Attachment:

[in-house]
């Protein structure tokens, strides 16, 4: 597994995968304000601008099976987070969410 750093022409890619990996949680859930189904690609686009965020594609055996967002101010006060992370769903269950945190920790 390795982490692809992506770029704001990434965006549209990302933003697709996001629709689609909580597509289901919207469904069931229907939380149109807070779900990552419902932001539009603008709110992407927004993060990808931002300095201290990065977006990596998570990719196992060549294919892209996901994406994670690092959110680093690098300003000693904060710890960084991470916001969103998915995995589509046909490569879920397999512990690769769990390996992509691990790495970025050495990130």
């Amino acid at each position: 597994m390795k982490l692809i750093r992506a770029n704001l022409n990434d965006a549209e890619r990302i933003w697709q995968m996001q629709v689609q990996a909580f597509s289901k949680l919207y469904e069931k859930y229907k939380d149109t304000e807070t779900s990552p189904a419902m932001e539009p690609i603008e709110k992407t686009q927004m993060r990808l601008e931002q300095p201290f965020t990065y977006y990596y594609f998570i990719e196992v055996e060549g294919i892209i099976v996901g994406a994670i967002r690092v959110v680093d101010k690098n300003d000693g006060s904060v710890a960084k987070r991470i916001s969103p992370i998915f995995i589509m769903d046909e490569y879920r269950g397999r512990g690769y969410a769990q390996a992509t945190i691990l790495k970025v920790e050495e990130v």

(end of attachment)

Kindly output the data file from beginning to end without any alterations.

[in-house]
């Protein structure tokens, strides 16, 4: 597994995968304000601008099976987070969410 750093022409890619990996949680859930189904690609686009965020594609055996967002101010006060992370769903269950945190920790 390795982490692809992506770029704001990434965006549209990302933003697709996001629709689609909580597509289901919207469904069931229907939380149109807070779900990552419902932001539009603008709110992407927004993060990808931002300095201290990065977006990596998570990719196992060549294919892209996901994406994670690092959110680093690098300003000693904060710890960084991470916001969103998915995995589509046909490569879920397999512990690769769990390996992509691990790495970025050495990130």
């Amino acid at each position: 597994m390795k982490l692809i750093r992506a770029n704001l022409n990434d965006a549209e890619r990302i933003w697709q995968m996001q629709v689609q990996a909580f597509s289901k949680l919207y469904e069931k859930y229907k939380d149109t304000e807070t779900s990552p189904a419902m932001e539009p690609i603008e709110k992407t686009q927004m993060r990808l601008e931002q300095p201290f965020t990065y977006y990596y594609f998570i990719e196992v055996e060549g294919i892209i099976v996901g994406a994670i967002r690092v959110v680093d101010k690098n300003d000693g006060s904060v710890a960084k987070r991470i916001s969103p992370i998915f995995i589509m769903d046909e490569y879920r269950g397999r512990g690769y969410a769990q390996a992509t945190i691990l790495k970025v920790e050495e990130v």